Meet Mondsee, a village just outside Salzburg Austria in the Vöcklabruck District. As quaint as it is, the main reason it is known among tourists, particularly music lovers and romantics among you, is because of the town houses St. Michael’s Church where Maria and Captain Von Trapp married in the original movie, The Sound of Music. Located along Kirchengasse in the town’s central square, there are also beautiful trees throughout and surrounding the town. (below is taken within a five minute walk of the church).
Mondsee is located on the shore of the Lake Mondsee and is home to the historic medieval Mondsee Abbey. The cloister church was used for the site of the wedding — below.
The Abbey itself dates back to 748, and no I didn’t miss the number 1. It was founded by Odilo, Duke of Bavaria. The abbey tradition was that the first monks came from Monte Cassino in Italy. In 788, after the fall of Duke Tassilo III, Mondsee became an Imperial abbey and over the centuries acquired extensive property. Around 800, the Codex Millenarius, an illustrated Latin book of the Gospels was written at the abbey. In 831, King Louis the Pious gave the monastery to Regensburg Cathedral. What a fascinating history…
It was great to have the opportunity to circle around the church and take in her beauty, especially as it was one of the few clear blue skied days we had during our week in Salzburgerland. Ahhh yes, let her glory shine!
Inside the church, there was more to take in. The ornamental fine attention to detail throughout the church was astonishingly beautiful. This gothic former monastery is just as striking today as ever, as its two towers stretch 52 meters into the sky. Bear in mind that it was constructed in the 15th century under the direction of abbot Benedikt Eck and is the second biggest church in Upper Austria. Saint Wolfgang spent a year in Mondsee in 976 as Bishop of Ratisbon and founded the pilgrim church at the Wolfgangsee Lake.
The Sound of Music filming is why more than 200.000 people visit the church every year and still remains one of the most photographed churches around the world — that’s how popular the film was and the impact it had outside Austria. Pope John Paul II upgraded the church to a basilica in 2005 and four years later in 2009, the church reopened after a huge restoration which became Austria’s monument of the year. Below, you’ll get an idea of the rich colors inside the church.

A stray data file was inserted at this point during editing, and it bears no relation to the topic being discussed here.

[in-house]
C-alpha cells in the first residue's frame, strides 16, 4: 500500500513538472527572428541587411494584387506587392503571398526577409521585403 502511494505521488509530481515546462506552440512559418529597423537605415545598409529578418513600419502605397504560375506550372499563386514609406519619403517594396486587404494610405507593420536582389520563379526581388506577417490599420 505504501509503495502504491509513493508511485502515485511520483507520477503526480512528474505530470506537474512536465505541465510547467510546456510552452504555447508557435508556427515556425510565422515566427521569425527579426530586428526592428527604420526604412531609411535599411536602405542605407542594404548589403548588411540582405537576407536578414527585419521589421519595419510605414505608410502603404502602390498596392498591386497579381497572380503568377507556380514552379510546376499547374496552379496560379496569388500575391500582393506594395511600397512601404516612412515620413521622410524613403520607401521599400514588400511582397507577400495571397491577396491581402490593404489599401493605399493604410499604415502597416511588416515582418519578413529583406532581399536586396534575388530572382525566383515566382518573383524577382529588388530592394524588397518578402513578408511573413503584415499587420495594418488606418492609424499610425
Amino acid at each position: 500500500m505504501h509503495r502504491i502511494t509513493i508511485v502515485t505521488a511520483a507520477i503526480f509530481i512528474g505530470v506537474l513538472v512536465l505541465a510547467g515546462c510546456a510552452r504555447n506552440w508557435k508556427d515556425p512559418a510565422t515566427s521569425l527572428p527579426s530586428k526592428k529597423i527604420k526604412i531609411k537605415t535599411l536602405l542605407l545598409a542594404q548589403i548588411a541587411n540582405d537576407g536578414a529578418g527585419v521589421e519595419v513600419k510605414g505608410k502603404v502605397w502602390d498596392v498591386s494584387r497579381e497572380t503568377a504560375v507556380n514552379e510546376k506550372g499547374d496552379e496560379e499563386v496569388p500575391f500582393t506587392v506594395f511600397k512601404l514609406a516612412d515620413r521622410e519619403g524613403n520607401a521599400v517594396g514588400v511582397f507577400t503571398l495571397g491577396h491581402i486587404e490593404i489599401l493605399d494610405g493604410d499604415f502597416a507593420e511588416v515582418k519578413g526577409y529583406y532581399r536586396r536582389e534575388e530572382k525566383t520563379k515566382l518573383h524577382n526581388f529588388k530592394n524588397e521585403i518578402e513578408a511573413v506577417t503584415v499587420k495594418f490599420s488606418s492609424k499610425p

Right outside the church in the main square, you can enter a courtyard that is almost as majestic in feeling as the basilica itself.
Once you leave the square, you’re faced with colorful buildings along a main drag which mostly house cafes, shops, and restaurants.
There’s also a market where you can buy fresh vegetables, meats, cheeses and homemade breads — the Austrian bread is so so delicious!
One of the most charming parts about the town is not just the church, although it is definitely worth visiting, Sound of Music fan or not, is the surrounding greenery (there’s a park in the town), as well as the authentic buildings and houses, which take you back in time to old world Austria. Mondsee is incredibly charming and a must visit, and of course, if you sign up for a tour of the main Sound of Music sites, you will likely visit it as part of your tour. If you’re there solo, then rent a car and head out of town.
Below are shots of the park (and from inside the park) taken on a late afternoon October day.
The Sound of Music 50th Anniversary was the primary reason I went to Salzburg this fall, so be sure to read my extensive write-ups that relate to it: The Sound of Music Sites for Romantics & Nature Lovers and Salzburg Celebrates The Sound of Music 50 Years Later. Also refer to the post on Salzburgerland, for History, Culture and Breathtaking Countryside. I also wrote a Salzburg Food and Restaurant Guide for foodie lovers and about my experience at a traditional farm nearby in Faustenau.